Carter Center observers analyze election laws, assess voter education and registration processes, and evaluate fairness in campaigns. The presence of impartial election observers deters interference or fraud in the voting process, and reassures voters that they can safely and secretly cast their ballots and that vote tabulation will be conducted without tampering.

Teams typically include 30-100 highly qualified impartial observers – regional leaders, political scientists, regional specialists, and election observation professionals.

The Carter Center sends observers only when invited by a country’s electoral authorities and welcomed by the major political parties. Observers do not interfere in the electoral process and do not represent the U.S. government.[15]

The Center played a key role – with the U.N. Electoral Assistance Division and the National Democratic Institute – in building consensus on a common set of international principles for election observation.[16] It is also leading the effort to develop effective methodologies for observing elections that employ new electronic voting technologies.[17]

Strengthening democracy beyond elections

The Carter Center supports the growth of democratic institutions to ensure that there is a respect for rule of law and human rights, that government decisions are open and transparent, and that everyone can have adequate resources to compete fairly for public office.

For example, the Center is supporting the efforts of civic leaders in Ethiopia to convene discussions about the most pressing and contentious political and social issues facing the country, and in the Palestinian Territories, it maintains a small presence in Ramallah focused on the ongoing monitoring and analysis of critical issues of democratic development.[18]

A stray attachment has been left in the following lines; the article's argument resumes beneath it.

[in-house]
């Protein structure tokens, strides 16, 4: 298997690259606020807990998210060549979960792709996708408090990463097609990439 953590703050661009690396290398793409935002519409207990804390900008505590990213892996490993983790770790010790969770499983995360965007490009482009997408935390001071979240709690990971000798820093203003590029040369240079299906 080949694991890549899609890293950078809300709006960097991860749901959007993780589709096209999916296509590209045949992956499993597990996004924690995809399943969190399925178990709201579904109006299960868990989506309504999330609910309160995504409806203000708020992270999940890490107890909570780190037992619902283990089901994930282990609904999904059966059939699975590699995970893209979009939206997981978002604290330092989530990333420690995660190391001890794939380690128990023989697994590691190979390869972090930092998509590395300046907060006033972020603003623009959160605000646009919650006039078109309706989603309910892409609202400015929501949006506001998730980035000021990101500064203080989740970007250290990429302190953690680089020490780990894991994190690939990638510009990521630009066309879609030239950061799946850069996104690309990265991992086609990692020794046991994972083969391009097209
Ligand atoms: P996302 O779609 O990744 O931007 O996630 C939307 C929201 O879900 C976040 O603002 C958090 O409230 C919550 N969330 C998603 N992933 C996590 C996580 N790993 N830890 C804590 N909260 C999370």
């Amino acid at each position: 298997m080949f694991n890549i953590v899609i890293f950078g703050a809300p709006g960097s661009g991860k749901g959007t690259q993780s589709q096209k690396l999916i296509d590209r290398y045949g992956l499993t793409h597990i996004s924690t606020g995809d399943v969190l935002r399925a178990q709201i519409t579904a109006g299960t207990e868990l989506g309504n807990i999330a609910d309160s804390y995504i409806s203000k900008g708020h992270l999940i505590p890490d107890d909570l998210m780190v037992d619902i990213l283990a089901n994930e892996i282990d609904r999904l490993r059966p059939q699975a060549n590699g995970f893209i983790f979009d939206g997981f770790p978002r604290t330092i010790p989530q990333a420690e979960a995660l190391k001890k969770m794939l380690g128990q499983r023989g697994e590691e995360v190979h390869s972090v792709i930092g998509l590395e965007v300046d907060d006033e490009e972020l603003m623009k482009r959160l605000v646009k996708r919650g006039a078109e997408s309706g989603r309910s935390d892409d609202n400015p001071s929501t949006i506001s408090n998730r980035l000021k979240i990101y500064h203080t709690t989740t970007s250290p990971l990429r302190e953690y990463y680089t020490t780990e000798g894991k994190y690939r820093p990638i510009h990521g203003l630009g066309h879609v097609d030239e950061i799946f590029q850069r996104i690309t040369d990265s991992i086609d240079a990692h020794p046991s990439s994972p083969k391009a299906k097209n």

Democratic initiatives in Latin America include support for regional access-to-information programs, creation of an inter-American support network, and reform of political campaign financing. The Center-based Council of Presidents and Prime Ministers of the Americas plays an important role in accomplishing these objectives.[19]

The Carter Center also promotes the dissemination to emerging democracies and regional organizations of models, lessons, and best practices for democratic governance. The goal is to empower those in transitioning countries who are trying to build stronger democratic institutions and practices.

Advancing human rights

The Carter Center believes all people are entitled to basic human rights. These rights include political rights, such as peace, freedom, and self-governance, as well as the social rights of health care, food, shelter, and economic opportunity.

The Center actively supports human rights defenders around the world. In partnership with Human Rights First and the U.N. High Commissioner for Human Rights, the Center holds an annual human rights defenders policy forum hosted by President Carter in Atlanta.[20]

President and Mrs. Carter have intervened with heads of state on behalf of human rights defenders and victims for more than 20 years. They often take their human rights concerns to heads of state in personal meetings and through letters.

The Center and President Carter are strong supporters of the U.N. Human Rights Council and the International Criminal Court. Both oppose the death penalty and urge its abolition in the U.S.

Mediating conflict

Recalling President Carter’s success in the White House negotiating the long-lasting peace treaty between Israel and Egypt,[21] groups in conflict turn to The Carter Center to help them prevent and resolve conflict. Lacking any official authority, the Center has become a trusted broker for peace, serving as a channel for dialogue and negotiation.

Recent examples include:

Assisting China village elections